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updated: 3/8/2014 2:07 PM

Zirkle retakes lead in Iditarod in run to coast

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  • Hugh Neff's dog team sleeps in the sun Thursday at the Cripple checkpoint during the Iditarod Trail Sled Dog Race.

      Hugh Neff's dog team sleeps in the sun Thursday at the Cripple checkpoint during the Iditarod Trail Sled Dog Race.
    Associated Press/The Anchorage Daily News, Bob Hallinen

 
Associated Press

ANCHORAGE, Alaska -- A runner-up from the last two years and a four-time champion continued to play leapfrog Saturday at the head of the pack in the 2014 Iditarod Trail Sled Dog Race.

Aliy Zirkle, who has finished in second place the last two years, left the Yukon River village of Kaltag at 3:18 a.m. Saturday to retake the lead from Martin Buser.

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Zirkle, 44, of Two Rivers, Alaska, paused only seven minutes at the Kaltag checkpoint before heading out on the 90-mile ride to Unalakleet, where teams turn north for the run to Nome along Alaska's wind-swept west coast.

The last championship for Buser, 55, the Swiss-born resident of Big Lake, Alaska, came in 2002. He has not finished in the top 10 since 2008, but he led most of Friday as teams made a 47-mile run on the wide Yukon River from Galena to Kaltag.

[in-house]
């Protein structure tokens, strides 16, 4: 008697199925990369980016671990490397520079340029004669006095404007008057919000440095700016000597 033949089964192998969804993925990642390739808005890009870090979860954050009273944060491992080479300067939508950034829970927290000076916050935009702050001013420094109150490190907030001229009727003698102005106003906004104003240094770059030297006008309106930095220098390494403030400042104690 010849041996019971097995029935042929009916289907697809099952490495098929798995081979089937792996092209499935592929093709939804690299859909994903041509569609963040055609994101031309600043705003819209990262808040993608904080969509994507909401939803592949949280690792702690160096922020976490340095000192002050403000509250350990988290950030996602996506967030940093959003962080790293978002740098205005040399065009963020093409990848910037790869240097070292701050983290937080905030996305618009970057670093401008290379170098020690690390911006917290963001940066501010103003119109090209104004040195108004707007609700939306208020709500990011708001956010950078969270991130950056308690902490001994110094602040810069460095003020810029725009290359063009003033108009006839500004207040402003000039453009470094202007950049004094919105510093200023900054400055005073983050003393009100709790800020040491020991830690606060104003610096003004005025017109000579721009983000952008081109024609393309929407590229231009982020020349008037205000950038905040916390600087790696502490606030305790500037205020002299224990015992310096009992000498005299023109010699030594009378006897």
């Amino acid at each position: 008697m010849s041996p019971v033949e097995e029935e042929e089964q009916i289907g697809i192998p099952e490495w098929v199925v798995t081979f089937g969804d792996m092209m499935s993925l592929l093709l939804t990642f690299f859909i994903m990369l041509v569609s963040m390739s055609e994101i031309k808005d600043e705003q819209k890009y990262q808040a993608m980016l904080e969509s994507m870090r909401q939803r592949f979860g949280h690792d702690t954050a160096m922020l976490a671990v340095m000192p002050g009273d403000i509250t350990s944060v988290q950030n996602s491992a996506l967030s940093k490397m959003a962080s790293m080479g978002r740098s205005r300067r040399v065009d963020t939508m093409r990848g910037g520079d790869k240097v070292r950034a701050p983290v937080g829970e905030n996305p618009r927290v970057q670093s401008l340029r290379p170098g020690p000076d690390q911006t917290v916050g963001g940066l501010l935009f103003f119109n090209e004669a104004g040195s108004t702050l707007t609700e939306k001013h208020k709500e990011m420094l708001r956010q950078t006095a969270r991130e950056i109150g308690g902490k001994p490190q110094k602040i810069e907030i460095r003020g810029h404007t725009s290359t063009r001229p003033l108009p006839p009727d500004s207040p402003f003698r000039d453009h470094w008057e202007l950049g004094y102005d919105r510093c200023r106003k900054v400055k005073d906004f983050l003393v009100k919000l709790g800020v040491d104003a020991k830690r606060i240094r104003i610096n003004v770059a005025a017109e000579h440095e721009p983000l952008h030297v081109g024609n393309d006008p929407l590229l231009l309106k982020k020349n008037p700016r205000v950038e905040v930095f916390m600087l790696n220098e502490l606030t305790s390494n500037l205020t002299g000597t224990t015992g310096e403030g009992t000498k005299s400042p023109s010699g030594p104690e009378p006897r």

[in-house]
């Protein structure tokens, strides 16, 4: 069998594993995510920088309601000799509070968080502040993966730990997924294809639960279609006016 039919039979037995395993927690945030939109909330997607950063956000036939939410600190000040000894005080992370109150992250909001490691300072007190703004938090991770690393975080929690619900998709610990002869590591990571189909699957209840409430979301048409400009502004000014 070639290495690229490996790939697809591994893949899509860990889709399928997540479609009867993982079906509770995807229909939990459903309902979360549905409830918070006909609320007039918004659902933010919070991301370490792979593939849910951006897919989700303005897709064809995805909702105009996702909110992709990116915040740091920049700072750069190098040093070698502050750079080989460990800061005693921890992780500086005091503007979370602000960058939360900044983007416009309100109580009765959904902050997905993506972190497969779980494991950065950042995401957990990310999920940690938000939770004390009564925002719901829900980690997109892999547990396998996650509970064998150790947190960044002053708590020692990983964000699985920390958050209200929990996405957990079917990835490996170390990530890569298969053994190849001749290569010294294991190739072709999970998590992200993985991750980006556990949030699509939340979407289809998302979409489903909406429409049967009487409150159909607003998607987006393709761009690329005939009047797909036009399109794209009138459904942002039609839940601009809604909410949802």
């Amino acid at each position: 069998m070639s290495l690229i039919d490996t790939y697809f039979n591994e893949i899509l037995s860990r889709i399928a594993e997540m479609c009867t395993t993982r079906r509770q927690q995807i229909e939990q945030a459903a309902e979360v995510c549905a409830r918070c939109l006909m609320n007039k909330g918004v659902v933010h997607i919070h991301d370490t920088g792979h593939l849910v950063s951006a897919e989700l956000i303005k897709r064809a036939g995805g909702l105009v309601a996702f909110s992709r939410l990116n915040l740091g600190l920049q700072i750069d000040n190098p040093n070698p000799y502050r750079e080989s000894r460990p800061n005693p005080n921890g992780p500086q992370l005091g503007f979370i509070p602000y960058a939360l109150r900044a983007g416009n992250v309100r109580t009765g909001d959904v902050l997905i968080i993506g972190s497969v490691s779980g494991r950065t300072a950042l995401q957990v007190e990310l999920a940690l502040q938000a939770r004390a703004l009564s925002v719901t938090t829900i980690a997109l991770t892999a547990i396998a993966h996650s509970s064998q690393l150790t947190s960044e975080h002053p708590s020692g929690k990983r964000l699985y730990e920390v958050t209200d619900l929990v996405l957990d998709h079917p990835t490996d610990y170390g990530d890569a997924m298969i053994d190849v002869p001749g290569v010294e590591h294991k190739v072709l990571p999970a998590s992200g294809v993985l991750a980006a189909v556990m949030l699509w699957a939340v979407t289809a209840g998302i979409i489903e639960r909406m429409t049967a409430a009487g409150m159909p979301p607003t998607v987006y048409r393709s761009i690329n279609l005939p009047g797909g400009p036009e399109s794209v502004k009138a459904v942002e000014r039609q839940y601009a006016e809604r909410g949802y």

Buser reached Kaltag at 2 a.m. Saturday, covering the distance at an average speed of 10.6 mph. Zirkle was a little faster at almost 11 mph.

Buster rested his team for at Kaltag for three hours, 34 minutes, and left to pursue at 5:34 a.m. with 14 dogs, giving Zirkle a two-hour, 16 minute lead that could evaporate if she chose to rest along the trail.

Zirkle is down to a dozen dogs.

No woman has won the race since Susan Butcher in 1990.

Zirkle and her husband, Allen Moore, train dogs at Two Rivers, Alaska, 24 miles west of Fairbanks. Zirkle takes the top dogs for the Iditarod. Moore uses them in the Yukon Quest, the race between Fairbanks and Whitehorse, Yukon Territory, and has won it for two years in a row. Moore was in 35th place in the Iditarod with a secondary team Saturday.

Nicolas Petit of Girdwood, Alaska, was in third. He reached Kaltag at 6:56 a.m., rested just 18 minutes and left at 7:14, an hour and 45 minutes after Buser.

Two mushers with decades of experience followed later Saturday morning.

Sonny Lindner, 64, who has completed 18 Iditarods since 1978, reached Kaltag at 6:30 a.m., rested for two hours and departed at 8:32 a.m. The best finish for the Two Rivers musher was second in 1981.

Four-time champion Jeff King, 58, of Denali, Alaska, reached Kaltag at 8:23 a.m. He stayed just nine minutes and followed Lindner out at 8:32 a.m.

Unalakleet is 261 miles from the finish line in Nome.

The National Weather Service predicted mostly clear skies with lows of zero to 10 below and northeast winds 10 to 20 mph for eastern Norton Sound and the Nulato Hills north of Unalakleet.

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